16. “Extended, the lines of relationship intersect in the eternal Thou. Every single Thou is a glimpse of that. Through every single Thou the basic word addresses the eternal Thou.”

17. “Some would deny any legitimate use of the word God because it has been misused so much…” Yet, for whoever pronounces the word God and really means Thou, addresses, no matter what his delusion, the true Thou of his life that cannot be restricted by any other and to whom he stands in a relationship that includes all others.”

18. “…whoever…fancies that he is godless, when he addresses with his whole devoted being the Thou of his life that cannot be restricted by any other, he addresses God.”

Hands that Profit Should Be Hands that Help

“She arises while it is yet night, and gives food to her household and a portion to her maidens. She envisions a field and buys it; from the fruit of her handiwork she plants a vineyard…She stretches out her palm to the poor, and extends her hands to the destitute.” Proverbs 31:15-16, 20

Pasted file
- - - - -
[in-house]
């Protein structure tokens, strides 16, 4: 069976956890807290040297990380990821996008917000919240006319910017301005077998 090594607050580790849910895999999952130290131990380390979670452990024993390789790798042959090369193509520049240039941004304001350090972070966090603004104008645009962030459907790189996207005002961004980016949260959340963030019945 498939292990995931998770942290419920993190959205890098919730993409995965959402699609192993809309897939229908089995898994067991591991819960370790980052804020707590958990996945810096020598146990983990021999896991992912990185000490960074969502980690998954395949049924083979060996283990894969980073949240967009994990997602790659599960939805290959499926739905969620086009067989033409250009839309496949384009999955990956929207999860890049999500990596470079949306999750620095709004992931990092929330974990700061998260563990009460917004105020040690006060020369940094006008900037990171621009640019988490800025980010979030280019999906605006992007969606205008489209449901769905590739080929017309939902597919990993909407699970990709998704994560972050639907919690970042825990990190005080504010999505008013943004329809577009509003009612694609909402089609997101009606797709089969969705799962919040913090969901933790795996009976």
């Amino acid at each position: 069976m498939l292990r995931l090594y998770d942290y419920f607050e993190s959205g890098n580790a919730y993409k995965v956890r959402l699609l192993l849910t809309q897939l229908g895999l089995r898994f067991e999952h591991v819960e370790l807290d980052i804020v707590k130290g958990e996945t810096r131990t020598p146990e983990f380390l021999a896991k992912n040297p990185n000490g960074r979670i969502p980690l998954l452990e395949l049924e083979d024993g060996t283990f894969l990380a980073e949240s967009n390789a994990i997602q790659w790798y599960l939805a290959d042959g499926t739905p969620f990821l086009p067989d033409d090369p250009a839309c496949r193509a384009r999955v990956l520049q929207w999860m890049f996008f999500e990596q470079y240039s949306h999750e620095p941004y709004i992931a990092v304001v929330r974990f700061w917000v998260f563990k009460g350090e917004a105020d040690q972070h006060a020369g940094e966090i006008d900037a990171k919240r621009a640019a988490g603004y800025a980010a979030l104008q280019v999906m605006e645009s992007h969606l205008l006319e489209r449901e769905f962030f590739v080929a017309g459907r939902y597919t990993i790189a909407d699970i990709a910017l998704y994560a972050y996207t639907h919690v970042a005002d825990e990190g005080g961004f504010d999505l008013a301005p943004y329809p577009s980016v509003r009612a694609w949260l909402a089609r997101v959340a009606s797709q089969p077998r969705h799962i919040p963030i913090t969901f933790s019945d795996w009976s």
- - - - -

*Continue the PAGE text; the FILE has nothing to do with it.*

Proverbs, as we have seen over many weeks, is essentially a book that speaks of the utter importance of wisdom in our tradition. Arching over the text is a magnificent span between Lady Wisdom at the beginning and the Woman of Valor at the close – a trajectory tying the tales of two women to our understanding of deep truths.

It’s noteworthy that although there are characterizations of wisdom goddesses in mythology in the context of other wisdom traditions, we see something extraordinary in the Bible, in the special accounts of these two women and their bookending such a remarkable complex of wisdom.

Let’s recall the basic flow of Proverbs. First, the idealized Lady Wisdom calls us to live in God’s wisdom. Then, a multitude of wisdom sayings are presented. And, finally, at the end, the Woman of Valor – a model, flesh-and-blood woman – manifests in real life the ways of this wisdom.